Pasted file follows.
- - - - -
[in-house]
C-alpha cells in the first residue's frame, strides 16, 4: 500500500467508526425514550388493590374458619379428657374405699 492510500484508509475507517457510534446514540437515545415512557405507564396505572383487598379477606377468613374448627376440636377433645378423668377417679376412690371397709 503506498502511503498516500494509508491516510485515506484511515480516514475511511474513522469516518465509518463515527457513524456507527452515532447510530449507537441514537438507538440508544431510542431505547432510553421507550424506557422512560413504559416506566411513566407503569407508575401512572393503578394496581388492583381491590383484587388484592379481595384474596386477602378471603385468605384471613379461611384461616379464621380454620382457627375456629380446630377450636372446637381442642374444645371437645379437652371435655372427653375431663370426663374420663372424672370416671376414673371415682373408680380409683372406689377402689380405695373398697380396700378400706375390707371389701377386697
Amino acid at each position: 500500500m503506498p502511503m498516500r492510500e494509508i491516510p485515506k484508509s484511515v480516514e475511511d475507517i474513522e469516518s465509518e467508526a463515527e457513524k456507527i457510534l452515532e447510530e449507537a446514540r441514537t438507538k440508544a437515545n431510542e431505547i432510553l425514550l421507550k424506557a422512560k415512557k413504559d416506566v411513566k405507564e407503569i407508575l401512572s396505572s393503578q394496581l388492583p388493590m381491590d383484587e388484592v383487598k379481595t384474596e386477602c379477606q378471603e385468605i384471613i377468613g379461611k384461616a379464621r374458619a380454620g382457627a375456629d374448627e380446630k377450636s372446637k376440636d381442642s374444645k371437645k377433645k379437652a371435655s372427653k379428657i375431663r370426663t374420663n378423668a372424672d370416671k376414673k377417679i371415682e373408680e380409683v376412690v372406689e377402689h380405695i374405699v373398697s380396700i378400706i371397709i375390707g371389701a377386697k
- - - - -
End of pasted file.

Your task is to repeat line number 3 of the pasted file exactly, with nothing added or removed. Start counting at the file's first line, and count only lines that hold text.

Amino acid at each position: 500500500m503506498p502511503m498516500r492510500e494509508i491516510p485515506k484508509s484511515v480516514e475511511d475507517i474513522e469516518s465509518e467508526a463515527e457513524k456507527i457510534l452515532e447510530e449507537a446514540r441514537t438507538k440508544a437515545n431510542e431505547i432510553l425514550l421507550k424506557a422512560k415512557k413504559d416506566v411513566k405507564e407503569i407508575l401512572s396505572s393503578q394496581l388492583p388493590m381491590d383484587e388484592v383487598k379481595t384474596e386477602c379477606q378471603e385468605i384471613i377468613g379461611k384461616a379464621r374458619a380454620g382457627a375456629d374448627e380446630k377450636s372446637k376440636d381442642s374444645k371437645k377433645k379437652a371435655s372427653k379428657i375431663r370426663t374420663n378423668a372424672d370416671k376414673k377417679i371415682e373408680e380409683v376412690v372406689e377402689h380405695i374405699v373398697s380396700i378400706i371397709i375390707g371389701a377386697k